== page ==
In the salon I went to, some of the stations were set up in the middle of the room against freestanding walls: that is, a narrow wall with mirrors on both sides, so two stylists could work against it, one per side. Celine had one of those stations, so as I was getting my hair cut facing the mirrored wall, I could hear someone getting his or her hair cut on the other side of the wall, facing toward me. Get it?
But the mirrors were not floor-to-ceiling . . . they began only halfway up the wall. Below the mirror was a narrow shelf, and below the shelf was a wide hole, through which, if one looked, one could see the legs of the person getting his or her hair cut on the other side of the wall. Except, not paying very much attention at first, I had assumed it was a full-length mirror, bisected by a shelf. Everyone getting their hair cut was wearing a full-length black drape, so looking at the wall, I could see upper half in the mirror, and underneath, a set of black-draped legs that I had assumed were a reflection of my own.
Until they moved.
Perhaps I was just tired, but my first thought was, “How come I didn’t just feel my legs move?” Then they moved again, and I was pretty sure my own legs had not. Convinced I was going mad, overcome with horror and fascination, I stared at the “reflected” legs until they moved yet again. Actually, they stood up and walked away. One would think this would be pretty definitive, but believe it or not, that was not what convinced me that the legs were not my own. It was because I finally noticed that they were wearing red socks, and I was pretty sure I was not wearing red socks because red really is not my color (I am more of an autumn).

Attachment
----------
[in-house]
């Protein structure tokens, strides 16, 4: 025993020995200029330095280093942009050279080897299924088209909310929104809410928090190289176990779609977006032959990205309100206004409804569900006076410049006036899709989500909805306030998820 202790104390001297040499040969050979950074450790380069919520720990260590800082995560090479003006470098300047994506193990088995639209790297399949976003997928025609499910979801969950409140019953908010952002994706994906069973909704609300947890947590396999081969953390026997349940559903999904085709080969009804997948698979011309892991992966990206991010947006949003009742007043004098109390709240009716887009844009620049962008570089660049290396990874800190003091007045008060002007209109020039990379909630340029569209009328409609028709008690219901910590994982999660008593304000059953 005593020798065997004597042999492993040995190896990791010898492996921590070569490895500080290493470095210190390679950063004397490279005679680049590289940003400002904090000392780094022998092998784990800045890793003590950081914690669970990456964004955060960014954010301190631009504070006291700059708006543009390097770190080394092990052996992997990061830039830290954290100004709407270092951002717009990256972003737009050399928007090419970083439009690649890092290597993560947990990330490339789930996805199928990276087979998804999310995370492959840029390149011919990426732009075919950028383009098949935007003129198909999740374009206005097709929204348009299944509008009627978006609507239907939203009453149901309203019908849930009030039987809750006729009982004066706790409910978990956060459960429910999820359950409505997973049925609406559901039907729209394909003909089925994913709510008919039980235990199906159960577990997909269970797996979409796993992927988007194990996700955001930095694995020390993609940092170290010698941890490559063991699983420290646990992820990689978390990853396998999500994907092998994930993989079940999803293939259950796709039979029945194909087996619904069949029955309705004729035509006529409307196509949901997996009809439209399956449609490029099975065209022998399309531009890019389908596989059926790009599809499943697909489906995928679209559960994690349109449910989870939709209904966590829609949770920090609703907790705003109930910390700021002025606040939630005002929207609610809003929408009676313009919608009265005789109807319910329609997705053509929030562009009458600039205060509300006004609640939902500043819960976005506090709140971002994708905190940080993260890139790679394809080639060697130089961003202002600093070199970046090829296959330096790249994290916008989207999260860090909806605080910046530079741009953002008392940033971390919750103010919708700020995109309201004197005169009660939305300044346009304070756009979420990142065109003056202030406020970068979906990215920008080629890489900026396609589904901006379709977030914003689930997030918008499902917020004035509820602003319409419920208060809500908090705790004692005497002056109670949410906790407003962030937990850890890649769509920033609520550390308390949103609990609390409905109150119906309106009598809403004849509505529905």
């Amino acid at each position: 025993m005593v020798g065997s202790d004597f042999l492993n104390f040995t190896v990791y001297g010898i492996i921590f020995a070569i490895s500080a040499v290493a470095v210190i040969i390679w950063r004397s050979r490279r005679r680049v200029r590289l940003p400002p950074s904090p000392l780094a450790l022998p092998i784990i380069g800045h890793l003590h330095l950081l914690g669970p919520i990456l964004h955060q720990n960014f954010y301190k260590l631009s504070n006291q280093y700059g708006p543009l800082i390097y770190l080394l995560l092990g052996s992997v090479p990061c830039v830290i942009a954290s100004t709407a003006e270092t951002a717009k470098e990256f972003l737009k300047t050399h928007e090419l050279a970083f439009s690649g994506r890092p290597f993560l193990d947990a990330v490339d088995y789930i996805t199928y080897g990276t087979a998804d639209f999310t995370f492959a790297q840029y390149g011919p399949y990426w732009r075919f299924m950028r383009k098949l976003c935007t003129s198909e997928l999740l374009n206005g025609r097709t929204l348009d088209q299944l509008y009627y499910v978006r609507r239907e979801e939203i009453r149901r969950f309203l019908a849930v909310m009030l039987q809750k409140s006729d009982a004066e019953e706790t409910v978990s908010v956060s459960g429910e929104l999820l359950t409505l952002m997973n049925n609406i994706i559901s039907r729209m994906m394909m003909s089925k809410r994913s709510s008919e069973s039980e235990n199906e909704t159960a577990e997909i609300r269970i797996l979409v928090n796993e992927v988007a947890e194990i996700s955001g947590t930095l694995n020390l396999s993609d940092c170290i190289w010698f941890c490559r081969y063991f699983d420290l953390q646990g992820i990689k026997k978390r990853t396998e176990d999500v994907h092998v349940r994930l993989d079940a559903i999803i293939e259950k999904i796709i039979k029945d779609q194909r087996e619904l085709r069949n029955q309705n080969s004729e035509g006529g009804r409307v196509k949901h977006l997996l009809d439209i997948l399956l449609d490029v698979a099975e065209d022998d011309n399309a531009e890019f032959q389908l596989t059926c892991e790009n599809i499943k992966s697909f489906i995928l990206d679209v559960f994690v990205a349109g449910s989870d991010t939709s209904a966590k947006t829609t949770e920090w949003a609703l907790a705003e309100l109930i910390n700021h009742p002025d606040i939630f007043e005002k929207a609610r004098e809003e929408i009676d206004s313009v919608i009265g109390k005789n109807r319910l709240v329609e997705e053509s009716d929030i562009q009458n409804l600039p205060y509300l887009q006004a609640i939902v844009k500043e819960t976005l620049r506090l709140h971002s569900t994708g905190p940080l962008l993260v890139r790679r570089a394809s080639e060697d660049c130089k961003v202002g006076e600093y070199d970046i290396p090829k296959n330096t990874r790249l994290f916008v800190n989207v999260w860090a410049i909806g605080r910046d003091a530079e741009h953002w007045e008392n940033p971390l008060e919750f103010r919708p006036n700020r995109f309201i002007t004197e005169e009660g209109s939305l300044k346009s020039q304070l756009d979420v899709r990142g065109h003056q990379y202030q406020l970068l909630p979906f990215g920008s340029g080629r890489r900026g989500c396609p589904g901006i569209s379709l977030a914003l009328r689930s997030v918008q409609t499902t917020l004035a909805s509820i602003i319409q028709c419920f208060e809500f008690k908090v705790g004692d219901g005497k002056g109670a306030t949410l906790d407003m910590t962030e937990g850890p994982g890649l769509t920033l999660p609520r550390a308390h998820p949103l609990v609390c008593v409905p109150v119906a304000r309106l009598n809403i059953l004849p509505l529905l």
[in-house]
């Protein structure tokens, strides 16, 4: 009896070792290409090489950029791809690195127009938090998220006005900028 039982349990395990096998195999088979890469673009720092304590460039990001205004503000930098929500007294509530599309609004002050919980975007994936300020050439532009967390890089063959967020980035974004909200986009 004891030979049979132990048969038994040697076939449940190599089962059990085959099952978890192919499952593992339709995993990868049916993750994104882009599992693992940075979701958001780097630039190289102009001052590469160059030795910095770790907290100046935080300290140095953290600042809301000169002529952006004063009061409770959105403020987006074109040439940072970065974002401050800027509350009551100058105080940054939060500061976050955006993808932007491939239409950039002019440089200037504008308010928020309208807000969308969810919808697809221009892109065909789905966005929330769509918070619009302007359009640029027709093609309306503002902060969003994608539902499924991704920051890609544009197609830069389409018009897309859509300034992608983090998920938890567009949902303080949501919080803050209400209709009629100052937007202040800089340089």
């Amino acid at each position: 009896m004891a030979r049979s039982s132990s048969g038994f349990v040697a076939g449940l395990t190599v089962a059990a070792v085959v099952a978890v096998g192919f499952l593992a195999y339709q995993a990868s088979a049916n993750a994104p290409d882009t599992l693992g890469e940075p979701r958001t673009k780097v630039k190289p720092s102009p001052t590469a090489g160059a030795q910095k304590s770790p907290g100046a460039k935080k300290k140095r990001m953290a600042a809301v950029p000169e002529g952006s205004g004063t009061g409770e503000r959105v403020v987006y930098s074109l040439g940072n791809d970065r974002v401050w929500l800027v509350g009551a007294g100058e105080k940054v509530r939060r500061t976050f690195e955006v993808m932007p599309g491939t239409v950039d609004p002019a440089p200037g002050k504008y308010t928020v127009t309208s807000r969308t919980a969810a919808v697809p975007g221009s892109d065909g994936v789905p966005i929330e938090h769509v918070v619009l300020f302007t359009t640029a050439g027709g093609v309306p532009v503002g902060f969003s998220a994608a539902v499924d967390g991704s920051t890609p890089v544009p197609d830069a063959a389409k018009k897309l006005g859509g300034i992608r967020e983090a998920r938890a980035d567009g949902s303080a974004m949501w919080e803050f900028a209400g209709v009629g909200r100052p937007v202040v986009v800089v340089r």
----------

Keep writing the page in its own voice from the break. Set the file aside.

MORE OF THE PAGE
Despite everything, I loved the haircut and, therefore, was not wearing a baseball cap with an Apple logo on it when I met MAK, which is fine because he was not wearing the promised boxer briefs. Well, he may well have been wearing boxer briefs under his regular pants, but we did not get to know each other that well.
It was odd, actually, because while we were meeting for the first time in person, we have been exchanging emails and reading each other’s weblogs for some time. We did not have to explain very much about our lives, and we picked up on each other’s references. It was a lovely evening with a new haircut and a new friend.
But especially the new haircut.
Oh, and one more thing: Apple.
Note: I will post my last column tomorrow. It is my favorite of those I wrote because I finally seem to be hitting my stride. This coming week, I think I will be writing about politics, so visit if you dare.
Early rumors had the new Macintosh operating system, OS X 10.3, being released today. It would have been symbolic: 10.3, 10/3/2003. Get it?
But it wasn’t. It just went gold master a day or two ago, and it’s now expected to ship toward the end of this month.
I’m devastated, of course, as I expect any rational-thinking person to be. As a consolation prize, I am posting the second “State of Mind.” (Those who missed the first can scroll down.)
State of Mind